First. the question of Reagan’s mental competency does not rest on the memo. Those of us who were alive during his tenure know what we saw: an elderly man who often seemed mentally competent but who also seemed to have moments when he was slow and when he slipped up. In his first debate with Walter Mondale in 1984, a halting, stumbling Reagan was so ineffective that he lost seven points off his lead. At one point in that debate, he said “people should understand that two-thirds of the defense budget pays for pay and salary, or pay and pension. And then you add to that food and wardrobe, and all the other things. . .” Wardrobe? We have all seen our parents have these moments; many of us have already had them ourselves. We don’t need a White House memo to know that there must have been days when he had troubles, particularly when such days came during a time when he was having prostate surgery and working through the Iran Contra scandal. I’d want to watch soap operas too.
Second, it’s not clear what the memo actually said, and since it is missing, there will be no knowing anytime soon. The memo, whose contents was widely reported and not disputed, reported that Reagan frequently skipped work, and that when he attended meetings, he seemed dazed and inattentive.James Cannon wrote the memo, and Howard Baker, the chief of staff, resolved to observe Reagan’s behavior for signs of incapacity. Baker’s rejection of the memo — “That’s not the man I met with two days ago”–ended the gossip and rumormongering.
But does it mean that Reagan was well? I once attended a meeting with the editor-in-chief of a magazine. I was trying to push a story about a Hollywood figure and his drug usage. The editor was discouraging me. He listed all the evidentiary hurdles the story would have to clear. With each objection, I pushed back, arguing that we could meet the standards. “You don’t understand,” the editor eventually said, “I don’t think you can ever write a story that is good enough.” And with that, I did understand. The director and the editor were social friends, and the editor wanted to kill the story without getting blood on his hands.
The absence of the letter doesn’t mean the letter was false. It did exist at one time, it was promulgated on the testimony of White House staff who believed that ad seen a dangerously weakened Reagan, and Cannon is not around to say why he has repudiated his entire letter. It could mean that Baker didn’t agree that Reagan was sick enough to warrant removal, and so he quashed the letter, and had everyone close ranks. It’s happened before. The health problems of presidents Wilson, Roosevelt and Kennedy were covered up by staff.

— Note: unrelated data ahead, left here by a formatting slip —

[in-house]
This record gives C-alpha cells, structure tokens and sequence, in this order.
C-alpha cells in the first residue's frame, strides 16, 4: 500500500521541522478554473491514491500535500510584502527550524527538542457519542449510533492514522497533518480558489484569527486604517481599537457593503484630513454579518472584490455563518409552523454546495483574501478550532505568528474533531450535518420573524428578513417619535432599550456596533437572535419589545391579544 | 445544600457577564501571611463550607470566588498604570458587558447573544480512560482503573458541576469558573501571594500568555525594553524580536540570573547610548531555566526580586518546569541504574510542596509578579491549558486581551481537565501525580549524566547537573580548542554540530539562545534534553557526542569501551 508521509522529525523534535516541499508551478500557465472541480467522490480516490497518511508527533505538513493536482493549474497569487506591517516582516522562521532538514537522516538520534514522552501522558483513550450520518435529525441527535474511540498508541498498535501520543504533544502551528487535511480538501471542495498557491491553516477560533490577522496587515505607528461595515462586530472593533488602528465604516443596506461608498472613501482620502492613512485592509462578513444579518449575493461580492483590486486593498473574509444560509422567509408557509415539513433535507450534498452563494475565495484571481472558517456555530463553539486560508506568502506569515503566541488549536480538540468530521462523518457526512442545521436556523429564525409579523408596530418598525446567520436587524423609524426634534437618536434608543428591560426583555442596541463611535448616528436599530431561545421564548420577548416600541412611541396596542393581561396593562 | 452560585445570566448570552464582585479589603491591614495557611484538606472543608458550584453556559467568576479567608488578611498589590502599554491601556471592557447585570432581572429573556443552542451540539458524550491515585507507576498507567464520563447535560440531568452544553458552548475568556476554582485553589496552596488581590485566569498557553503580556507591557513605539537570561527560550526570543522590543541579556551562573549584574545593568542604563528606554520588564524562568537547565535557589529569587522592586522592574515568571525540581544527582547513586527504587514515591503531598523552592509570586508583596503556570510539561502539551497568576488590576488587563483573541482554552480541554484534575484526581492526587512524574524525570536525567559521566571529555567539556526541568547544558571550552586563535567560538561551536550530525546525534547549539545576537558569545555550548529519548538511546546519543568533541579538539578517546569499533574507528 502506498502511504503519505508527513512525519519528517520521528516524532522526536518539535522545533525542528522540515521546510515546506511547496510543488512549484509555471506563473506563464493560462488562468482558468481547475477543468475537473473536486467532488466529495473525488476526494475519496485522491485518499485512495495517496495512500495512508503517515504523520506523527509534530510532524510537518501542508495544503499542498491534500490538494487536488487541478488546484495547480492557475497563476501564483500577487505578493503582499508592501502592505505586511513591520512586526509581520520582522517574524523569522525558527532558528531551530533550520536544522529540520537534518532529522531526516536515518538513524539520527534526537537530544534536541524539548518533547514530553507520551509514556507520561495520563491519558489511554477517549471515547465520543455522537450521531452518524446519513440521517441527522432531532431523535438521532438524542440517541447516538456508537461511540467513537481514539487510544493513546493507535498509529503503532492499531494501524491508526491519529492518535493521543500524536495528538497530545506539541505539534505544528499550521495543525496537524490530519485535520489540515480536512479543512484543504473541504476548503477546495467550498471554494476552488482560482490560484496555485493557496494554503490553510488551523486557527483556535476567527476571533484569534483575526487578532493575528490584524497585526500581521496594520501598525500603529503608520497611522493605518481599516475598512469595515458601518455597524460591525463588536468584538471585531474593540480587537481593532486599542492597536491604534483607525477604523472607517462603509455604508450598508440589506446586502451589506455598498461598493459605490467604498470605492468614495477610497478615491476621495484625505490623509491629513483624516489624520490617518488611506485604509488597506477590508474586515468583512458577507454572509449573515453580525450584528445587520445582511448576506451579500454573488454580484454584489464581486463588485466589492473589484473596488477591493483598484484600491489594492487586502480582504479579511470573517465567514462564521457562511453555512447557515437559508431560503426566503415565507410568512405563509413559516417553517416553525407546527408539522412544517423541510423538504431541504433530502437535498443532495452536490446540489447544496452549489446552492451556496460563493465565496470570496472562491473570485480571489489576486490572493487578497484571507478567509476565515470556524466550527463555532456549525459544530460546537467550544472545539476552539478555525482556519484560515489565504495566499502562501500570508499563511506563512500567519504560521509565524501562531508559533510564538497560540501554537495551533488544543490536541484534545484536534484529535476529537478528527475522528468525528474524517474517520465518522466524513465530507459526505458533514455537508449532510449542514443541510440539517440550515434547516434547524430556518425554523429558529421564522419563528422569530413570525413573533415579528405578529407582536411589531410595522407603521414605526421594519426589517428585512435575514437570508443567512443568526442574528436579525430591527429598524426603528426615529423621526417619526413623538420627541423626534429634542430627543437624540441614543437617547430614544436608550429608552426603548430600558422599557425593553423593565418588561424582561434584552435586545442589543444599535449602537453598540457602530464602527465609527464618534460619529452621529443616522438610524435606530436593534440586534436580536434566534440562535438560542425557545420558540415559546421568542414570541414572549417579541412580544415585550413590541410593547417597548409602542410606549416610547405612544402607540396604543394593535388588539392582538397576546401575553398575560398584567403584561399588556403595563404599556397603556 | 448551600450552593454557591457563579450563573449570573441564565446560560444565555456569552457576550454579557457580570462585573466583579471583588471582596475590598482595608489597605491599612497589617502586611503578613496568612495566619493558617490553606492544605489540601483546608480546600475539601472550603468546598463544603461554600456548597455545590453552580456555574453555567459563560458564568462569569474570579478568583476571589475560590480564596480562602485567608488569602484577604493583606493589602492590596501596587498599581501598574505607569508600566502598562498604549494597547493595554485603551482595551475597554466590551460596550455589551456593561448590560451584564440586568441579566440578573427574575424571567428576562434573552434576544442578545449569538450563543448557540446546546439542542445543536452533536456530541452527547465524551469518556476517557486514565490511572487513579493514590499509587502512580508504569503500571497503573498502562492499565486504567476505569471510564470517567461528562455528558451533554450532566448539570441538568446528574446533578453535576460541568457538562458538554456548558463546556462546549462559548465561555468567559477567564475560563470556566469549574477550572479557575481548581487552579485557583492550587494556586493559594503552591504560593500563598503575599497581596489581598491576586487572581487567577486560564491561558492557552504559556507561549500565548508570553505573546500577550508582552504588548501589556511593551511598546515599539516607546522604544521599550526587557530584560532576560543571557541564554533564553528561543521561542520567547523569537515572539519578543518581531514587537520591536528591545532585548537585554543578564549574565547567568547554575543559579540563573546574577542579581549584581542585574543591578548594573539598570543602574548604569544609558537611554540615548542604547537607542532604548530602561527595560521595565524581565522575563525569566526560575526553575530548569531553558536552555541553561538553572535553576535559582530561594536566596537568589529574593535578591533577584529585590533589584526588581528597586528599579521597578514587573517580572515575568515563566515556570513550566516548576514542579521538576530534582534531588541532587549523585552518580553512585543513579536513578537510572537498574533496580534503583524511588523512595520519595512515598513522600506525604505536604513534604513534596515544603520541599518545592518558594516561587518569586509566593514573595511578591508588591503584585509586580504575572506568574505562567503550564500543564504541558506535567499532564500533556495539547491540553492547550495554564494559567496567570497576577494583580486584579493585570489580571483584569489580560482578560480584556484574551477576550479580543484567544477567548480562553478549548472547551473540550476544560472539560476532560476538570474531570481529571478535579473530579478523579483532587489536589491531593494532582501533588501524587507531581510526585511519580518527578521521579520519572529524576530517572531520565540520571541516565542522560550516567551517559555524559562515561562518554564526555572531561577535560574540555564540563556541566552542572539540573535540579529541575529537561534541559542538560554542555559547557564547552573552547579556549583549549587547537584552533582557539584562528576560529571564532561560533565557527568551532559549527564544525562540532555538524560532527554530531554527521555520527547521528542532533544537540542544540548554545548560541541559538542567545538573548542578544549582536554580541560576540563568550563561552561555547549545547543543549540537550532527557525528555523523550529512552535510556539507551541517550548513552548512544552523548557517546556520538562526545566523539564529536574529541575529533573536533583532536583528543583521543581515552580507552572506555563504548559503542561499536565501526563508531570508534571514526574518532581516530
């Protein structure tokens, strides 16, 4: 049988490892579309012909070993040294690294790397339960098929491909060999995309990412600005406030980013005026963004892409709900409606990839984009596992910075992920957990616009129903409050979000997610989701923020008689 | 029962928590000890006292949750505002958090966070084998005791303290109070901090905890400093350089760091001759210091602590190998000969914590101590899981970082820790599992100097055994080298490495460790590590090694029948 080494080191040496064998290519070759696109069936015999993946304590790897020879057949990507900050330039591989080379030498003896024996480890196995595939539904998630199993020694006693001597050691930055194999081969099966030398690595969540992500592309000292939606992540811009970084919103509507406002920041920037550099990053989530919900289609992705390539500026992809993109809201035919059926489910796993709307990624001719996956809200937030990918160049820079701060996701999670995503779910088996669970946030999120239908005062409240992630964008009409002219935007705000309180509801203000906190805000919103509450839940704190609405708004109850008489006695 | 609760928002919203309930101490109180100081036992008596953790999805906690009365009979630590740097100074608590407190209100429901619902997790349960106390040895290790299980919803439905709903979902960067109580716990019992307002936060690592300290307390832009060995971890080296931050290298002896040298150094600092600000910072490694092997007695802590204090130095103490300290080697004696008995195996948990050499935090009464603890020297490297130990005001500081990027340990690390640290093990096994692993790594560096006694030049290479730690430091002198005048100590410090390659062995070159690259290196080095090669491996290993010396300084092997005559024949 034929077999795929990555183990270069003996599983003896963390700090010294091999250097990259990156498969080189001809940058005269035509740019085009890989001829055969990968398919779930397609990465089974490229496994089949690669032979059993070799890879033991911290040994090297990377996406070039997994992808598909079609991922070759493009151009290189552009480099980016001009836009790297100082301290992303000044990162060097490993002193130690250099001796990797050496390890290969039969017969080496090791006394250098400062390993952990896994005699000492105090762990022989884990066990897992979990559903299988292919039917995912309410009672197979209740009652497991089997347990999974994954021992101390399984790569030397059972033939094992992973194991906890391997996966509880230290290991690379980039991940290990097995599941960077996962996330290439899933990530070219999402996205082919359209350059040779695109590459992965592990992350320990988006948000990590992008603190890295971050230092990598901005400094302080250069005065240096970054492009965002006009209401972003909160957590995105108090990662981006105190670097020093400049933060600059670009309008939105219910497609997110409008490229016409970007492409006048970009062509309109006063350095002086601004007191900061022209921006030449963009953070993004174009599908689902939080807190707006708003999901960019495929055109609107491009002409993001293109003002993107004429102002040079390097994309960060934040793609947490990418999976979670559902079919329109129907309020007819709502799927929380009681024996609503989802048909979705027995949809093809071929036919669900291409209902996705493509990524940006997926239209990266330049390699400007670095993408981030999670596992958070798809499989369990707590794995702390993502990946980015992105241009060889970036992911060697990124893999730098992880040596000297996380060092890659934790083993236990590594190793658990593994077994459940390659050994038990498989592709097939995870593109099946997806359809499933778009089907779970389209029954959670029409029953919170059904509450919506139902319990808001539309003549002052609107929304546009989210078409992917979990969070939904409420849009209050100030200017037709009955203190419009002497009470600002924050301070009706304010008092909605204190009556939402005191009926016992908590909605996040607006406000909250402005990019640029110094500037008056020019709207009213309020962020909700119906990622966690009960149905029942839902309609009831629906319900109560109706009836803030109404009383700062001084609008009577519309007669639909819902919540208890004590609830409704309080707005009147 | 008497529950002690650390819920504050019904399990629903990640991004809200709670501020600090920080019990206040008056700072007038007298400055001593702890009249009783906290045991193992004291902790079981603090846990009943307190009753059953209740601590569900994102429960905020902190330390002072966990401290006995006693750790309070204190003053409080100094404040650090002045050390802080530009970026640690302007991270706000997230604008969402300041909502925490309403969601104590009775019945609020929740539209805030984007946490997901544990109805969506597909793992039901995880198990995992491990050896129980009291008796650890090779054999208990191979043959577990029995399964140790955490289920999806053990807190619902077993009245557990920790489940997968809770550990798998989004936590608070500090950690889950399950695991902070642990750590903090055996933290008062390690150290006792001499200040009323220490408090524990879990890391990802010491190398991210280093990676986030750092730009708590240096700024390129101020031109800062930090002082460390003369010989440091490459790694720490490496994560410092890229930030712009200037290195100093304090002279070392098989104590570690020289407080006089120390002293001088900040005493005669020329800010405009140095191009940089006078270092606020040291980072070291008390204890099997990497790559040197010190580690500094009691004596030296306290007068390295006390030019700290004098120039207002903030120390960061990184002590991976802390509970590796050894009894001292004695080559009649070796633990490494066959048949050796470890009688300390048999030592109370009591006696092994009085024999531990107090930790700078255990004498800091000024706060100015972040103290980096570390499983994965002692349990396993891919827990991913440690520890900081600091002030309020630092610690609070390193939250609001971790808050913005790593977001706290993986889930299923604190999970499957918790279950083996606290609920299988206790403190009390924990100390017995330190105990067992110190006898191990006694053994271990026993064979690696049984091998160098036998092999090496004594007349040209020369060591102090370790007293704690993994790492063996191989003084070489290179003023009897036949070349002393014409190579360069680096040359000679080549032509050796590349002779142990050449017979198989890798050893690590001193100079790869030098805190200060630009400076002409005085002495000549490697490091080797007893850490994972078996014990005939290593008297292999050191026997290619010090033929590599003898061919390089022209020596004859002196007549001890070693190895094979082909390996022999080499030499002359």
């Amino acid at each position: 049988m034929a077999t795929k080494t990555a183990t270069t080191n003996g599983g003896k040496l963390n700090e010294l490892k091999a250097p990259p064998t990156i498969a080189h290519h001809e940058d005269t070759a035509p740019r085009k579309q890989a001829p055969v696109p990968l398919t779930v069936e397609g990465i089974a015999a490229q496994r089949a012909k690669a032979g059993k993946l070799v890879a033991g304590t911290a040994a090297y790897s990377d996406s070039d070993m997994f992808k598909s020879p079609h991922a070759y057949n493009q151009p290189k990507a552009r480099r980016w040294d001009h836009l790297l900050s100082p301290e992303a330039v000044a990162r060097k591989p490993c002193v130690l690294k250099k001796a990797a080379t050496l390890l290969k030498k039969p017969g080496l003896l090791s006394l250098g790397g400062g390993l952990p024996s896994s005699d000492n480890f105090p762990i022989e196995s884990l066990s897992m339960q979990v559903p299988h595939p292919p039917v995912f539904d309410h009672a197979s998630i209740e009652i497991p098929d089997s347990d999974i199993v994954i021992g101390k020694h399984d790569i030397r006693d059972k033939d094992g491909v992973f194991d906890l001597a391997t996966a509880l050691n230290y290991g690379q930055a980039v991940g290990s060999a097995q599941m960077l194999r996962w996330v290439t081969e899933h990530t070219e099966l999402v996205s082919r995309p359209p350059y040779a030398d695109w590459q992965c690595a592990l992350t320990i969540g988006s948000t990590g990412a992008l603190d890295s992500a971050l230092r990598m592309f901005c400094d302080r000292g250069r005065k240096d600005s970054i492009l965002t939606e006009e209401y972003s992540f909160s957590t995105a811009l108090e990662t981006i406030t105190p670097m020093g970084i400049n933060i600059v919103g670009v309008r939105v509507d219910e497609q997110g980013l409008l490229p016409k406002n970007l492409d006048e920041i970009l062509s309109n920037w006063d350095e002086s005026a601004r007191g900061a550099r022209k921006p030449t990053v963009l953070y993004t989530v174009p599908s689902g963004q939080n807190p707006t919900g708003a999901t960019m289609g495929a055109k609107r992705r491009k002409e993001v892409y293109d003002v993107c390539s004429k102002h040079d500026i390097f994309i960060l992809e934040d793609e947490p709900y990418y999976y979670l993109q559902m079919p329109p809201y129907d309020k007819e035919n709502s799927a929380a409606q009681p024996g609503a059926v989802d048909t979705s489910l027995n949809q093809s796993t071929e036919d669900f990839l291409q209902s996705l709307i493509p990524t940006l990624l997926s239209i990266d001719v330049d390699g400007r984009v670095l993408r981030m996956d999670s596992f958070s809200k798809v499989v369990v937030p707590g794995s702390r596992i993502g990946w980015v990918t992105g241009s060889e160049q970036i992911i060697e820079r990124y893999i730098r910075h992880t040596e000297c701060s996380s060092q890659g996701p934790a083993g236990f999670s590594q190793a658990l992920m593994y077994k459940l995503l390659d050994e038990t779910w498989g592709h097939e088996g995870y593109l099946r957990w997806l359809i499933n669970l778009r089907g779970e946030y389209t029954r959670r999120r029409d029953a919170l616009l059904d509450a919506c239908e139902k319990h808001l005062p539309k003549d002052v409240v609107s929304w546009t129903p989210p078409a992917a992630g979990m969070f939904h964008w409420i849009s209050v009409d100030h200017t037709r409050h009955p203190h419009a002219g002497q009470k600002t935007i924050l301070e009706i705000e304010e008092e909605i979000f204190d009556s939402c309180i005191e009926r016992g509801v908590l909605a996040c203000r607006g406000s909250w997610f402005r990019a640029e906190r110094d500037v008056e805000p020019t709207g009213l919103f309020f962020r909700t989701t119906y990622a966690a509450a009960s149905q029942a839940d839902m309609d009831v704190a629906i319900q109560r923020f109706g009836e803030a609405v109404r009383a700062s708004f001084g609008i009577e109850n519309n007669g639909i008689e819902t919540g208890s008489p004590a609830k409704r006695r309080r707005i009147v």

Howard Baker was an eminently honorable man, and a patriot. He knew that it would be traumatic to remove an elected president, even if that president wasn’t always functioning. Baker amy well have thought that his job was to help the president succeed rather than usher in a replacement. If that is what he did, it would have been humane, honorable, and arguably in the country’s interest.
It’s true that O’Reilly accepts at face value the contents of a letter he has never seen, but it is not the fulcrum of his argument. Rather, he uses it to represent an incident in a chain, including statements from Michael Deaver, Edmund Morris and Ron Reagan Jr that say that the presidents had episodes like this during his presidency. Without the memo, O’Reilly could still make the argument, albeit less dramatically, that Reagan had days as president when he wasn’t up to doing the job. Will has nothing to say about the other pieces of evidence; indeed, pointedly refused to try to refute the Deaver and Morris statements.